WOULD YOU PAY $40,000 FOR THIS HOUSE?

What price history? About $20,000, if you ask the residents of the 6000 block of Bryan Parkway. Their East Dallas neighborhood was annexed onto the Swiss Avenue Historical District in September by vote of the City Council, culminating a complex two-year process of application and petitioning by dedicated block residents. The result? An end to the neighborhood’s long-term decline – restoration of the block’s early 20th-century homes is now evident from Beacon to Glendale. Another result: Nearly a third of the block’s 26 homes are suddenly up for sale.

The Henry S. Miller Co. has moved into the neighborhood. Busy agent Celeste Silkett has listed eight properties on the block since June. “I’mon Bryan Parkway from morning till night,” she says. “People there call me ’The Real Estate Lady.’ They come to see me – some of them don’t even speak English – and say, ’Tell me what to do with my house.’ I didn’t solicit property there, but I’m always happy to have a listing.”

Some Parkway residents, however, have a different version. “The Henry S. Miller people came in here immediately after the annexation,” What price history? About $20,000, if you ask the residents of the 6000 block of Bryan Parkway. Their East Dallas neighborhood was annexed onto the Swiss Avenue Historical District in September by vote of the City Council, culminating a complex two-year process of application and petitioning by dedicated block residents. The result? An end to the neighborhood’s long-term decline – restoration of the block’s early 20th-century homes is now evident from Beacon to Glendale. Another result: Nearly a third of the block’s 26 homes are suddenly up for sale.

The Henry S. Miller Co. has moved into the neighborhood. Busy agent Celeste Silkett has listed eight properties on the block since June. “I’mon Bryan Parkway from morning till night,” she says. “People there call me ’The Real Estate Lady.’ They come to see me – some of them don’t even speak English – and say, ’Tell me what to do with my house.’ I didn’t solicit property there, but I’m always happy to have a listing.”

Some Parkway residents, however, have a different version. “The Henry S. Miller people came in here immediately after the annexation,” complains resident Steve Mabry, “trying to get everybody to sell. And some are doing it. They’re asking $40-42,000. Before, you were lucky if you got $20,000.”

Well, that sounds like a nifty doubling of property value for the residents. So what’s all the fuss about? Many long-term Parkway residents find it an artificial inflation of property values and fear its effect on neighborhood life, saying it is encouraging a turnover in ownership that is detrimental to the community spirit that got the project started in the first place. “It’s neither fair nor reasonable that just because somebody signs a piece of paper making this a historical district, your home automatically doubles in value,” argues one long-time resident. “These houses just won’t appraise that high, because once you buy them, you have to sink another $30,000 into improvements. What’s worse,” she says, “we have some really poor people on this block. To tell them their house is worth $40,000- well, that’s like holding out candy. Those houses are just going to sit there.”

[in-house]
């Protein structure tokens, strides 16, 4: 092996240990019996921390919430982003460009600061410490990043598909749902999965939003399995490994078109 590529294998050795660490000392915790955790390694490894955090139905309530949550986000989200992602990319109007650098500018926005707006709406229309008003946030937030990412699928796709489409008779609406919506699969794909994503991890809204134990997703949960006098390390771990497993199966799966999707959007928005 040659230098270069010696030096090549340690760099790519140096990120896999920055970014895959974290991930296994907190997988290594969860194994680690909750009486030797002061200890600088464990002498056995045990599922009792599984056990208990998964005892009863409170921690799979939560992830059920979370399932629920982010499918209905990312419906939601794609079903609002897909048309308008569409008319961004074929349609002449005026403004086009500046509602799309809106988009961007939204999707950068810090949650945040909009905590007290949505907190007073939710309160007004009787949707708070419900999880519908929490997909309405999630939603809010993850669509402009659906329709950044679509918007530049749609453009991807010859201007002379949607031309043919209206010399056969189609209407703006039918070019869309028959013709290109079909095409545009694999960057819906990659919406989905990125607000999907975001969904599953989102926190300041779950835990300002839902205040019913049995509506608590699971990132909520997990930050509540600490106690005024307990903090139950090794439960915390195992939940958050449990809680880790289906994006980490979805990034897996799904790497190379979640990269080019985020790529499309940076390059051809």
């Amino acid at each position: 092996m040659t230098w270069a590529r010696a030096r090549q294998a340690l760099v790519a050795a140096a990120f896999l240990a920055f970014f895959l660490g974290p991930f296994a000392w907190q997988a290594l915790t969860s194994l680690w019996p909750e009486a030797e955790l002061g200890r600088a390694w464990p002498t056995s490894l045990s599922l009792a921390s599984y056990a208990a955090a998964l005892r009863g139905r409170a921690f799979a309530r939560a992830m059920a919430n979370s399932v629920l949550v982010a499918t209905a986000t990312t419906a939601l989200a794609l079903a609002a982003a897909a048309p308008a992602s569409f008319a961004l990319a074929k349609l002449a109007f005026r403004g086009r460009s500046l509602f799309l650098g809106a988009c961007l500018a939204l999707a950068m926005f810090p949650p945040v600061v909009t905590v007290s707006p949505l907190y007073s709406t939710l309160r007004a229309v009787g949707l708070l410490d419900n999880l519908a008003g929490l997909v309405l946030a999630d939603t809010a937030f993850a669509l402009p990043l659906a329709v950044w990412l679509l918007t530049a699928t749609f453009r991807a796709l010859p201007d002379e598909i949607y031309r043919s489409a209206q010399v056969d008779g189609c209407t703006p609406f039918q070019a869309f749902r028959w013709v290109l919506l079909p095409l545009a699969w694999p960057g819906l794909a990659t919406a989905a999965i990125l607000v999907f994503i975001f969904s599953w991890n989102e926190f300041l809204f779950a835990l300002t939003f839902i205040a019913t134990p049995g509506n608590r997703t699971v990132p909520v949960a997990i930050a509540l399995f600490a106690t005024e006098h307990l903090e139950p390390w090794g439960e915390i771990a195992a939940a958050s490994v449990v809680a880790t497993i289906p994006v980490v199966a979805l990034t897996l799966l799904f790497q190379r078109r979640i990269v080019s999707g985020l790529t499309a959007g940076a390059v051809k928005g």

She may be right. Of the eight homes Henry S. Miller has put up for sale since June, only two have sold.

complains resident Steve Mabry, “trying to get everybody to sell. And some are doing it. They’re asking $40-42,000. Before, you were lucky if you got $20,000.”

Well, that sounds like a nifty doubling of property value for the residents. So what’s all the fuss about? Many long-term Parkway residents find it an artificial inflation of property values and fear its effect on neighborhood life, saying it is encouraging a turnover in ownership that is detrimental to the community spirit that got the project started in the first place. “It’s neither fair nor reasonable that just because somebody signs a piece of paper making this a historical district, your home automatically doubles in value,” argues one long-time resident. “These houses just won’t appraise that high, because once you buy them, you have to sink another $30,000 into improvements. What’s worse,” she says, “we have some really poor people on this block. To tell them their house is worth $40,000- well, that’s like holding out candy. Those houses are just going to sit there.”

She may be right. Of the eight homes Henry S. Miller has put up for sale since June, only two have sold.

Newsletter

Keep me up to date on the latest happenings and all that D Magazine has to offer.

Comments